Nuclear weapons are difficult to manufacture
Even if a country can enrich uranium to a high enough level to be used in a nuclear weapon, and even if they can separate the plutonium from the spent nuclear waste, there are still several barriers to creating a nuclear bomb.
< (1 of 2) Next argument >
There is a lot more to a nuclear bomb than uranium and plutonium. Containing a volatile nuclear reaction and compressing the uranium to create a nuclear bomb is not an easy task and is something that took the US years to engineer. A country's ability to enrich uranium does not immediately mean they have the ability to make a nuclear weapon. First, extracting uranium from the nuclear power plant is a tedious, costly, and dangerous task, as is the extraction of the correct plutonium from spent nuclear waste. Then, a country must create a bombshell capable of containing the nuclear reaction without detonating, and surround the uranium with enough explosives to compact and explode the nuclear material. Even then, it would take years of refinement for a country to make a powerful nuclear weapon and several rounds of testing that would surely be noticed by the broader global community. Some experts' concerns that nuclear bombs can be readily available from countries that have nuclear power are, by and large, unfounded and gloss over the realities of the materials needed to create such weapons.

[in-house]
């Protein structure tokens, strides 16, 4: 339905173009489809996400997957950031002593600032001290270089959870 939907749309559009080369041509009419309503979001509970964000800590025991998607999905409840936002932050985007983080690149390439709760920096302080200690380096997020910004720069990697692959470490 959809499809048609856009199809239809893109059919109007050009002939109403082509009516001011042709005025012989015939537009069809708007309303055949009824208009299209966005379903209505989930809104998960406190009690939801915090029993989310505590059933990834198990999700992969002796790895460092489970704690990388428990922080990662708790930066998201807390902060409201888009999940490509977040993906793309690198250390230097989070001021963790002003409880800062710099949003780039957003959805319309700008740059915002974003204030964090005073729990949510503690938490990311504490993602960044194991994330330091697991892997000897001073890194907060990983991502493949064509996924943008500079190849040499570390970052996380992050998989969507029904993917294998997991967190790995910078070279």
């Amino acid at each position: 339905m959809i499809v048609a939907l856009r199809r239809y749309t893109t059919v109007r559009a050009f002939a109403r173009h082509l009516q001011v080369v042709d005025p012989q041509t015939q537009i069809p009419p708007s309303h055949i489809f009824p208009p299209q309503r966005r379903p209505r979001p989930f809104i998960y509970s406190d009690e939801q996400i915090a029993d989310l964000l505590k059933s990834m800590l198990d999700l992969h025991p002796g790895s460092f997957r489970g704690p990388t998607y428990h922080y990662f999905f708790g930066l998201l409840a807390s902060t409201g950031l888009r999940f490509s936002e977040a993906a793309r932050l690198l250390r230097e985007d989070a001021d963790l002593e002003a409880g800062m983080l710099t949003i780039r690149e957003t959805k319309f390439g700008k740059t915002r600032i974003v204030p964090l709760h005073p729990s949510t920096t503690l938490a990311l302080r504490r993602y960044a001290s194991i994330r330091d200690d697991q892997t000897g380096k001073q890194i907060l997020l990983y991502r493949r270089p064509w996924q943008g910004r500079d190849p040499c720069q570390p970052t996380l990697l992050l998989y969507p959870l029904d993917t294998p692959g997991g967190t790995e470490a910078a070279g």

While the creation of nuclear weapons is increasingly difficult and costly for a country, a terrorist organization could very easily attempt to make a dirty bomb using spent material from a nuclear waste plant. There is the danger that, if a country has nuclear energy sites, an organization could use the material to craft a poorly engineered yet still effective nuclear weapon. 
Rejecting the premises